Industrial Electronics

Capacitive reactance: Basics and applications

27 December 2022
Figure 1: Capacitors oppose the flow of current when they are connected to AC. Source: Spritnyuk/Adobe Stock

Direct current (DC) supply and capacitors form the basis of several capacitive circuits in a broad range of equipment today. For instance, when DC voltage is applied to a capacitor, the capacitor draws current from the supply and charges up to a value of the supply voltage.

However, capacitors behave differently when connected to an alternating current (AC) source. They oppose the flow of AC; the measure of this opposition is called capacitive reactance.

But how does capacitive reactance compare to electrical resistance, and what are its applications and effects on electric circuits?

Understanding capacitive reactance

Consider Figure 1, which shows the variation of alternating voltage and the current flowing through the capacitor.

Figure 1: Variation of alternating voltage and the current flowing through a capacitor. Source: Temitayo OketolaFigure 1: Variation of alternating voltage and the current flowing through a capacitor. Source: Temitayo Oketola

As Figure 1 demonstrates, the voltage and current of an AC supply frequently change at a rate determined by the frequency of the AC supply. When a capacitor is connected to such a circuit, the capacitor continually charges and discharges as the AC voltage reaches its maximum and minimum values. As the capacitor charges and discharges, the electric current that flows through it is restricted by the internal impedance of the capacitor. This internal impedance is the capacitive reactance of the capacitor.

Capacitive reactance is measured in Ohms (Ω) and can be calculated using:

Where:

f = frequency (Hz)

C = capacitance (F)

As the equation demonstrates, the capacitive reactance increases as the capacitance declines. In addition, the higher the frequency by which the current alternates, the lesser the capacitive reactance. For instance, consider a 220 nF capacitor at 18 kHz and 20 kHz frequencies. The capacitive reactance will be 40.18 Ω and 36.17 Ω, respectively.

What is the difference between capacitive reactance and electrical resistance?

Capacitive reactance and electrical resistance are electrical properties that oppose current flow. However, they differ because electrical resistance opposes current flow (AC or DC) in conductors and resistors, whereas capacitive reactance applies to capacitors and is specific to AC power.

In addition, the reactance of a capacitor is inversely proportional to the frequency, while electrical resistance remains constant as the frequency changes.

Two common applications of capacitive reactance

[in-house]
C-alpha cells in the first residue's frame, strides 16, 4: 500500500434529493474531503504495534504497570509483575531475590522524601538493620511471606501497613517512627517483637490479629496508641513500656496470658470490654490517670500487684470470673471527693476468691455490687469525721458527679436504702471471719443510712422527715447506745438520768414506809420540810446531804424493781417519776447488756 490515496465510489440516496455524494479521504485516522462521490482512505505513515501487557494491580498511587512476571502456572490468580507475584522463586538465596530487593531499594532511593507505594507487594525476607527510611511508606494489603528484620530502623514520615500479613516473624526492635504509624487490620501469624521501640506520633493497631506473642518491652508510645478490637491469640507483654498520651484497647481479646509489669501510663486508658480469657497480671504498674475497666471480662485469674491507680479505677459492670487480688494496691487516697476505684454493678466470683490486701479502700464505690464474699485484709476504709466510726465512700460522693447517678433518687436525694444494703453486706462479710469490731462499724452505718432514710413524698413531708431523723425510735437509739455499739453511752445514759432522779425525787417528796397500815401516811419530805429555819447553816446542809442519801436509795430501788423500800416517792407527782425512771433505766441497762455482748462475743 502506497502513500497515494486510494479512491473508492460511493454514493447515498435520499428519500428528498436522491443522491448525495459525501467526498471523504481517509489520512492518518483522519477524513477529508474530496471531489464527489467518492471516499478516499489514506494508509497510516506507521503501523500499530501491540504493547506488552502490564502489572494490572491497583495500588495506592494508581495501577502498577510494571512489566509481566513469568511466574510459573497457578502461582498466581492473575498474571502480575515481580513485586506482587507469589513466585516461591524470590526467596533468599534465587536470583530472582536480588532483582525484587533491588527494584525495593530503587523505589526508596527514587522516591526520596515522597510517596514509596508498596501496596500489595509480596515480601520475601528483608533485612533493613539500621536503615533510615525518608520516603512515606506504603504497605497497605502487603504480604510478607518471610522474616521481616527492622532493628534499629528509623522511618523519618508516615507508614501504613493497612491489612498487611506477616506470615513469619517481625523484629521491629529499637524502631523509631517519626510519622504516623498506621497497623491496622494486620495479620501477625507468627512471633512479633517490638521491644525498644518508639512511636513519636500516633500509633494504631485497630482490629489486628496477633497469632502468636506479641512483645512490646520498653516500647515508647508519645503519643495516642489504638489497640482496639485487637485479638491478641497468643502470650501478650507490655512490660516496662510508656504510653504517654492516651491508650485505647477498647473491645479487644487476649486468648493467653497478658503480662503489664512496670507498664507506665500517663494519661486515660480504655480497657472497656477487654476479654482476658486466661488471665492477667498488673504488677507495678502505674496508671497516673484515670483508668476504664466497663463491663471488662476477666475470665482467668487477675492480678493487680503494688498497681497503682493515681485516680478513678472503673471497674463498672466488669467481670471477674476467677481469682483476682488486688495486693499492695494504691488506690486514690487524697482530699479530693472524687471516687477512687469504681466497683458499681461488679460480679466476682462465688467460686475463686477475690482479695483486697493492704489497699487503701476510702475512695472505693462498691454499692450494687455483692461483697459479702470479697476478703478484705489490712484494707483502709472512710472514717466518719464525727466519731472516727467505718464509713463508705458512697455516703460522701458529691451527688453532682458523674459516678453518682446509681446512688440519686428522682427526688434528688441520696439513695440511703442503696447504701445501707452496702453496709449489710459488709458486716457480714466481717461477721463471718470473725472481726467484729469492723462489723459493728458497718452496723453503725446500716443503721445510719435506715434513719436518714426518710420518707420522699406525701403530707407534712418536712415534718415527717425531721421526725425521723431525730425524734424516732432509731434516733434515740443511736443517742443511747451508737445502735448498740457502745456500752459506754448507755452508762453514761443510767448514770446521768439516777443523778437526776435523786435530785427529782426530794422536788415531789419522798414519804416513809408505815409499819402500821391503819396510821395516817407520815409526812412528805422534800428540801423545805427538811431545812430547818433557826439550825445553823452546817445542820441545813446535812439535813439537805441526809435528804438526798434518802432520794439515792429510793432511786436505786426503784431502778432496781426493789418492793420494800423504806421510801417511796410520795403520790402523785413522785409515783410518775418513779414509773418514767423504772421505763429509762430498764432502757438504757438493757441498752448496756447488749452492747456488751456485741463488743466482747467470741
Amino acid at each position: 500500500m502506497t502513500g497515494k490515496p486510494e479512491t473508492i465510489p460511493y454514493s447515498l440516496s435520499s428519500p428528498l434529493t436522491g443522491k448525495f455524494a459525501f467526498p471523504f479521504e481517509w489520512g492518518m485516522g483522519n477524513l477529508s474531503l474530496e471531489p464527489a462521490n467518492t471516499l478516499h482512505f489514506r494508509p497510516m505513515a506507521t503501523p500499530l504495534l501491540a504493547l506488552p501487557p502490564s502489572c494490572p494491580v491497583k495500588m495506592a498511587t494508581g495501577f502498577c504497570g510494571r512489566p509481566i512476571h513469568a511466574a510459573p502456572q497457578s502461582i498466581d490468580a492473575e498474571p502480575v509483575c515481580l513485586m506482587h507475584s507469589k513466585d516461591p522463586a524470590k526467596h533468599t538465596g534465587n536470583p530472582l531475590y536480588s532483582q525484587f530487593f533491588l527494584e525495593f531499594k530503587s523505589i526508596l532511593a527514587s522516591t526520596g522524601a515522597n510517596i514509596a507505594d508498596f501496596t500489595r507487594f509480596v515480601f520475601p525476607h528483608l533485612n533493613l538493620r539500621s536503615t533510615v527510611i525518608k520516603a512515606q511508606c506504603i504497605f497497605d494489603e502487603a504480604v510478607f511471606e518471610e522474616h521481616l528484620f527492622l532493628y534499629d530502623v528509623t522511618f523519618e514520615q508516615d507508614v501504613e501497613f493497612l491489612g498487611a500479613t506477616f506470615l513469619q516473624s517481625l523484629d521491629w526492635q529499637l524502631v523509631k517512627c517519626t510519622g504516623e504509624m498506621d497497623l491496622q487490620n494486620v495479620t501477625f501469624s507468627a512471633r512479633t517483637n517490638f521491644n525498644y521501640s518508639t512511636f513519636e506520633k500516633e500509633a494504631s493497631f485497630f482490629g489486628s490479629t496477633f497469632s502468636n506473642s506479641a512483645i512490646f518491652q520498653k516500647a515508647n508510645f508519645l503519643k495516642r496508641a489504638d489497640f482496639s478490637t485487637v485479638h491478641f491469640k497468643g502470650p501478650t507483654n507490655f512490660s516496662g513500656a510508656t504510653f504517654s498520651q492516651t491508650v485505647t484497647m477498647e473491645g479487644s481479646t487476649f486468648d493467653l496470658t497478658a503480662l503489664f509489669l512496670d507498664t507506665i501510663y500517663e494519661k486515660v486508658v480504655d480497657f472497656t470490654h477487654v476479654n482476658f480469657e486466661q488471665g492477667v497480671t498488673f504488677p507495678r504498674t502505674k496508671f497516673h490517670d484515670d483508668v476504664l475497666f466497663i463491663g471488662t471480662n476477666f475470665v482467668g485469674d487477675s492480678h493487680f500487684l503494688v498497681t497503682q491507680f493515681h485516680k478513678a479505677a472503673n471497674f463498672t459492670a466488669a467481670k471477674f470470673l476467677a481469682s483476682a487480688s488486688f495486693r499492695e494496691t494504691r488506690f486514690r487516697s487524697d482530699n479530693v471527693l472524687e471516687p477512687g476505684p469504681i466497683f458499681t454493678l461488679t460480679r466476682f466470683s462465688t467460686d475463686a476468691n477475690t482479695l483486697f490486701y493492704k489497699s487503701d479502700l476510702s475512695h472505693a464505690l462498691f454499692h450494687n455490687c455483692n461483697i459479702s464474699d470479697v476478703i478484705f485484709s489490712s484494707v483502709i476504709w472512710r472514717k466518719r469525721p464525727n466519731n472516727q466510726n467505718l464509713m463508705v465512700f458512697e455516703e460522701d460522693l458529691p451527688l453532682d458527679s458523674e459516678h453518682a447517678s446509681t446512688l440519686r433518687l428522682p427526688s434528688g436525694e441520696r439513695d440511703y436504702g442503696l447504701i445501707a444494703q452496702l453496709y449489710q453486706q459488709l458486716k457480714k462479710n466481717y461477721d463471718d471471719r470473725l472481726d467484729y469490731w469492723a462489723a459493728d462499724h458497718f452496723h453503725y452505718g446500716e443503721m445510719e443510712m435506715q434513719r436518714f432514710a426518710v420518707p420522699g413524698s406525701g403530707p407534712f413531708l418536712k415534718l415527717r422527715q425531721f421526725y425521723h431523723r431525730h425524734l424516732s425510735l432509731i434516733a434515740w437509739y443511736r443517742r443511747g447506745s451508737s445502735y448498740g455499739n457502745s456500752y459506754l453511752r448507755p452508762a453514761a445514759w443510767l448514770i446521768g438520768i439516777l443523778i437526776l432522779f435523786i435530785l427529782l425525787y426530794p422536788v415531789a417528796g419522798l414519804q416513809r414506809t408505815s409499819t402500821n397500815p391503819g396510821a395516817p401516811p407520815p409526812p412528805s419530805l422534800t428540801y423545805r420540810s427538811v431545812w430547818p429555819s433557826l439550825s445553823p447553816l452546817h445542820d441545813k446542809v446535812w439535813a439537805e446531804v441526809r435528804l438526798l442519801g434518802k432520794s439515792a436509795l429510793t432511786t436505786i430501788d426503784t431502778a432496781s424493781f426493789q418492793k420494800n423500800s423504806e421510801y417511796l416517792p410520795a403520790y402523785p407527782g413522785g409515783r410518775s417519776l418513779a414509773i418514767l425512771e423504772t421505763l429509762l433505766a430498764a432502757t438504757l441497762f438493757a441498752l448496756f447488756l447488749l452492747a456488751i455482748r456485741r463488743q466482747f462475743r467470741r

1. Low pass filter

A low pass filter is a circuit that is designed to reject high frequency signals and attenuate (or accept) those signals at low frequencies wanted by the circuit designer. Simply put, these circuits filter out unwanted high-frequency signals.

Low pass filters are constructed using a simple resistor-capacitor (RC) circuit. In such a circuit, the resistor is placed in series to the input signal (or AC voltage source, Vin) while the capacitor is placed in parallel to the input signal. The output signal (Vout) is taken across the capacitor, as shown in the figure below.

Figure 2: Low pass filter. Source: Inductiveload/Public domainFigure 2: Low pass filter. Source: Inductiveload/Public domain

As mentioned previously, capacitive reactance is inversely proportional to the frequency, while electrical resistance remains constant as the frequency changes. Therefore, the capacitor’s capacitive reactance will be very large at low frequencies compared to the resistor’s resistance value. As a result, the voltage potential (or Vout) across the capacitor will be much larger than the voltage across the resistor. In contrast, the voltage across the capacitor at high frequencies is small compared to the voltage across the resistor.

Look at it this way. The capacitor in a low pass filter acts as a short circuit at high frequencies, resulting in a zero output in the output terminals of the circuit and blocking signals.

[Learn more about low pass filters on Globalspec.com.]

2. High pass filter

A high pass filter, also known as a differentiator, filters out unwanted low-frequency signals and accepts the high-frequency signals.

Like the low pass filter, high pass filters use an RC circuit. However, in a high pass filter circuit, the capacitor is placed in series to the input signal (or AC voltage source, Vin) while the resistor is placed in parallel to the input signal (see Figure 2). In addition, the output signal (Vout) is taken across the resistor.

Figure 3: High pass filter. Source: Vadmium/Public domainFigure 3: High pass filter. Source: Vadmium/Public domain

In this high pass filter circuit, the capacitive reactance is high at low frequencies and acts as an open circuit, blocking low input signal. In contrast, at high frequencies, the reactance becomes low, and the capacitor acts like a short circuit, allowing input signals to pass to the output. High pass filters are commonly used in audio amplifiers.

Summary

RC circuits are used in a broad range of applications today. However, the performance of these circuits depends on engineers selecting the ideal resistor and capacitor components for their application needs. Learn more about the selection criteria for capacitors and resistors.

To contact the author of this article, email engineering360editors@globalspec.com


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